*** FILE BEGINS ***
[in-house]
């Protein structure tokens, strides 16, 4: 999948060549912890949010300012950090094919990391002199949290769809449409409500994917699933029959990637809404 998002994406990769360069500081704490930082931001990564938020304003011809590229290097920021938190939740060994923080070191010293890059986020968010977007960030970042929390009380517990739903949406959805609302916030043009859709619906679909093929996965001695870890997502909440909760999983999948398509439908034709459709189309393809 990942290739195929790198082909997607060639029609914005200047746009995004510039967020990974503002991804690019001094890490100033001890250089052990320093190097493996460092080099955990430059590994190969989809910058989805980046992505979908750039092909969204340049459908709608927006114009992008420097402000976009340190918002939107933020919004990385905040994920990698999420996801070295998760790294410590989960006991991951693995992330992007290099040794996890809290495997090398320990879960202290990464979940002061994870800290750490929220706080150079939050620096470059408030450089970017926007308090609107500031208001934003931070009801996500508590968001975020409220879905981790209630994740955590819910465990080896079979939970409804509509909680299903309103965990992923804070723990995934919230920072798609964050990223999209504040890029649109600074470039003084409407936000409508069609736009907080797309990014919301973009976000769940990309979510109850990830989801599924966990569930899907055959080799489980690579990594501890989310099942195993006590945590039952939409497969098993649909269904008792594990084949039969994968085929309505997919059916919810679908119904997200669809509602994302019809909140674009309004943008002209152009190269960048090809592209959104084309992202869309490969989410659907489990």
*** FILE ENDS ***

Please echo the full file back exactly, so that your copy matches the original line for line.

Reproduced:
[in-house]
């Protein structure tokens, strides 16, 4: 999948060549912890949010300012950090094919990391002199949290769809449409409500994917699933029959990637809404 998002994406990769360069500081704490930082931001990564938020304003011809590229290097920021938190939740060994923080070191010293890059986020968010977007960030970042929390009380517990739903949406959805609302916030043009859709619906679909093929996965001695870890997502909440909760999983999948398509439908034709459709189309393809 990942290739195929790198082909997607060639029609914005200047746009995004510039967020990974503002991804690019001094890490100033001890250089052990320093190097493996460092080099955990430059590994190969989809910058989805980046992505979908750039092909969204340049459908709608927006114009992008420097402000976009340190918002939107933020919004990385905040994920990698999420996801070295998760790294410590989960006991991951693995992330992007290099040794996890809290495997090398320990879960202290990464979940002061994870800290750490929220706080150079939050620096470059408030450089970017926007308090609107500031208001934003931070009801996500508590968001975020409220879905981790209630994740955590819910465990080896079979939970409804509509909680299903309103965990992923804070723990995934919230920072798609964050990223999209504040890029649109600074470039003084409407936000409508069609736009907080797309990014919301973009976000769940990309979510109850990830989801599924966990569930899907055959080799489980690579990594501890989310099942195993006590945590039952939409497969098993649909269904008792594990084949039969994968085929309505997919059916919810679908119904997200669809509602994302019809909140674009309004943008002209152009190269960048090809592209959104084309992202869309490969989410659907489990």